Design: On the Global (R)Uses of a Word
Abstract:This article looks at the transition in notions of authorship from the Enlightenment to the industrial revolution. Key here is the shift in the formal status of the "copy," whose journey from classical mimesis to the reproductive technologies of the industrial revolution was given strong qualification by Kant. Kant's critique of the predicative autonomy of the subject can be seen to be conceptually necessary for the rise of "design" as an institutional prerogative in mid-nineteenth century Britain, a prerogative which moreover contravenes the anthropological non-referentiality of the Kantian critique. Thus, on the one hand, the "universal" compass of Enlightenment thought provided nineteenth-century "design" with a predicative generalizability – a faculty that could apply to all objects. On the other hand, the putative universality of design was simply an alibi for the creation of a global market for European goods, a market defined by its attendant sets of anthropological exclusion.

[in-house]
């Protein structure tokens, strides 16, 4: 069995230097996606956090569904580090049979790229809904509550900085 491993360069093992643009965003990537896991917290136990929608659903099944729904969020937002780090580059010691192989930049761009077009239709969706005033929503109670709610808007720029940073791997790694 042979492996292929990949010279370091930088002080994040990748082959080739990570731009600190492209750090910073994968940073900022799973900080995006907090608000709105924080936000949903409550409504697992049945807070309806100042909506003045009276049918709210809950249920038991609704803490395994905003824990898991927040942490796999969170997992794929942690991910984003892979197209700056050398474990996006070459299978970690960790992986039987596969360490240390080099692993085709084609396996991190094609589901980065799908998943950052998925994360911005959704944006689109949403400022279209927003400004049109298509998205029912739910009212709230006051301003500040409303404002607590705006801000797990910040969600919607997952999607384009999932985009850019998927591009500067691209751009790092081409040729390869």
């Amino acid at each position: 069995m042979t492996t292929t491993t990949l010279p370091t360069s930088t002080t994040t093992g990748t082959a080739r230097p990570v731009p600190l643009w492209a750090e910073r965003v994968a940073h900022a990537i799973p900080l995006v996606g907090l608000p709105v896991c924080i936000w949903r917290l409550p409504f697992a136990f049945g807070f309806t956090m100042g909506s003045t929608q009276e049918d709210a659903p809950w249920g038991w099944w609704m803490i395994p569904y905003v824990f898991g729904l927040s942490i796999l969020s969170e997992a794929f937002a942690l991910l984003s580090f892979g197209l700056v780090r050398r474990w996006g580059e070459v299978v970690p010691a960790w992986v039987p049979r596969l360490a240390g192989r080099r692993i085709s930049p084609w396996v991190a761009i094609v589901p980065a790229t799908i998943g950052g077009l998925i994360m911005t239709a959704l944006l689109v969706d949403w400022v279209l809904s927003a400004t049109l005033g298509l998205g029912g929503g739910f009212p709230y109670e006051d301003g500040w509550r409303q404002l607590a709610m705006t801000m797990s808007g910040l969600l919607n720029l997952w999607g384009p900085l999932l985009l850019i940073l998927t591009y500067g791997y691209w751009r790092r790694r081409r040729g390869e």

Document Type: Research Article
Publication date: July 1, 2009
This is the age of design. Even as recognition of its social, economic and cultural force grows, however, the design field's largely unseen “edges” are increasingly becoming its driving forces.Design and Culture examines these developments, looking for rigorous and innovative critical frameworks to explore “design” as a cultural phenomenon today. As a forum for critique, the journal features a substantial reviews section in each issue. Moreover, in-depth essays analyze contemporary design, as well as its discourse and representations. Covering a field that is increasingly interdisciplinary, Design and Culture probes design's relation to other academic disciplines, including marketing, management, cultural studies, anthropology, material culture, geography, visual culture, and political economy.